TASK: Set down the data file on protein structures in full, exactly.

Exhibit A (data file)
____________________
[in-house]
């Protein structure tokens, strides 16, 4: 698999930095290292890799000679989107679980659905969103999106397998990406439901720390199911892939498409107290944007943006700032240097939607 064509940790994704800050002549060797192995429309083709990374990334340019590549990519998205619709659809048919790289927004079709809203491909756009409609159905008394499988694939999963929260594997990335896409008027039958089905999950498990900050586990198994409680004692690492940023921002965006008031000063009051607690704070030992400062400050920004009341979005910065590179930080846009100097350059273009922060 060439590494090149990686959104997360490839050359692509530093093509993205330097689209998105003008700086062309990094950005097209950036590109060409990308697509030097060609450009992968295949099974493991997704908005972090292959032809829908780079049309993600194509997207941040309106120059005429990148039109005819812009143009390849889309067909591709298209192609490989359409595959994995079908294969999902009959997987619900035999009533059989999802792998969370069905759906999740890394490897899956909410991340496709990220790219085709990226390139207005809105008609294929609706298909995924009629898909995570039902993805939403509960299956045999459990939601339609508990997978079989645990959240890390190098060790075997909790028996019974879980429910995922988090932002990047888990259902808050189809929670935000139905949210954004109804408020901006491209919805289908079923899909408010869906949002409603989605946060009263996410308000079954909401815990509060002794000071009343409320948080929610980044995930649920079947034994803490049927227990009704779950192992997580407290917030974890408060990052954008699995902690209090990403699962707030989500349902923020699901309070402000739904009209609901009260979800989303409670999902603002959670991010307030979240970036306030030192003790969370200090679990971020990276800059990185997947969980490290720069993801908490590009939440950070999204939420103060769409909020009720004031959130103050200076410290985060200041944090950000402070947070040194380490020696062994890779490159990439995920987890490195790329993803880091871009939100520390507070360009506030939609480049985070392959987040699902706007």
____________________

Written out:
[in-house]
């Protein structure tokens, strides 16, 4: 698999930095290292890799000679989107679980659905969103999106397998990406439901720390199911892939498409107290944007943006700032240097939607 064509940790994704800050002549060797192995429309083709990374990334340019590549990519998205619709659809048919790289927004079709809203491909756009409609159905008394499988694939999963929260594997990335896409008027039958089905999950498990900050586990198994409680004692690492940023921002965006008031000063009051607690704070030992400062400050920004009341979005910065590179930080846009100097350059273009922060 060439590494090149990686959104997360490839050359692509530093093509993205330097689209998105003008700086062309990094950005097209950036590109060409990308697509030097060609450009992968295949099974493991997704908005972090292959032809829908780079049309993600194509997207941040309106120059005429990148039109005819812009143009390849889309067909591709298209192609490989359409595959994995079908294969999902009959997987619900035999009533059989999802792998969370069905759906999740890394490897899956909410991340496709990220790219085709990226390139207005809105008609294929609706298909995924009629898909995570039902993805939403509960299956045999459990939601339609508990997978079989645990959240890390190098060790075997909790028996019974879980429910995922988090932002990047888990259902808050189809929670935000139905949210954004109804408020901006491209919805289908079923899909408010869906949002409603989605946060009263996410308000079954909401815990509060002794000071009343409320948080929610980044995930649920079947034994803490049927227990009704779950192992997580407290917030974890408060990052954008699995902690209090990403699962707030989500349902923020699901309070402000739904009209609901009260979800989303409670999902603002959670991010307030979240970036306030030192003790969370200090679990971020990276800059990185997947969980490290720069993801908490590009939440950070999204939420103060769409909020009720004031959130103050200076410290985060200041944090950000402070947070040194380490020696062994890779490159990439995920987890490195790329993803880091871009939100520390507070360009506030939609480049985070392959987040699902706007």